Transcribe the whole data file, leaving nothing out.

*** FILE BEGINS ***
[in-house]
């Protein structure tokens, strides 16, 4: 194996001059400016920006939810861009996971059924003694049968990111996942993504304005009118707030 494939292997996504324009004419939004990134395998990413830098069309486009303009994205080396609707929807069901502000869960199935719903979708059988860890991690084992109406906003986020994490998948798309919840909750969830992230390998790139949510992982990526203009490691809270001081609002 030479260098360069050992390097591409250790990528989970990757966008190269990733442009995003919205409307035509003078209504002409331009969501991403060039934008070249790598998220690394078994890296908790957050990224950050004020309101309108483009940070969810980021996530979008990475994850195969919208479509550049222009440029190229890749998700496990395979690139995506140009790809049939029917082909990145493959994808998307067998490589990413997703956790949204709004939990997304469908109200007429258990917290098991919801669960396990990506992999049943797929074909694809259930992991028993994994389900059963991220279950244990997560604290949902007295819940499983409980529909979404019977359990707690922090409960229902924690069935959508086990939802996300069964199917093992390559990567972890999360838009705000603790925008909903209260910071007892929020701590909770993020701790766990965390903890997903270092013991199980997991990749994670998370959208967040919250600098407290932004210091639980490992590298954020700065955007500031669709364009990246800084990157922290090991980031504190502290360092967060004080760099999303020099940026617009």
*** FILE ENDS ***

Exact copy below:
[in-house]
């Protein structure tokens, strides 16, 4: 194996001059400016920006939810861009996971059924003694049968990111996942993504304005009118707030 494939292997996504324009004419939004990134395998990413830098069309486009303009994205080396609707929807069901502000869960199935719903979708059988860890991690084992109406906003986020994490998948798309919840909750969830992230390998790139949510992982990526203009490691809270001081609002 030479260098360069050992390097591409250790990528989970990757966008190269990733442009995003919205409307035509003078209504002409331009969501991403060039934008070249790598998220690394078994890296908790957050990224950050004020309101309108483009940070969810980021996530979008990475994850195969919208479509550049222009440029190229890749998700496990395979690139995506140009790809049939029917082909990145493959994808998307067998490589990413997703956790949204709004939990997304469908109200007429258990917290098991919801669960396990990506992999049943797929074909694809259930992991028993994994389900059963991220279950244990997560604290949902007295819940499983409980529909979404019977359990707690922090409960229902924690069935959508086990939802996300069964199917093992390559990567972890999360838009705000603790925008909903209260910071007892929020701590909770993020701790766990965390903890997903270092013991199980997991990749994670998370959208967040919250600098407290932004210091639980490992590298954020700065955007500031669709364009990246800084990157922290090991980031504190502290360092967060004080760099999303020099940026617009």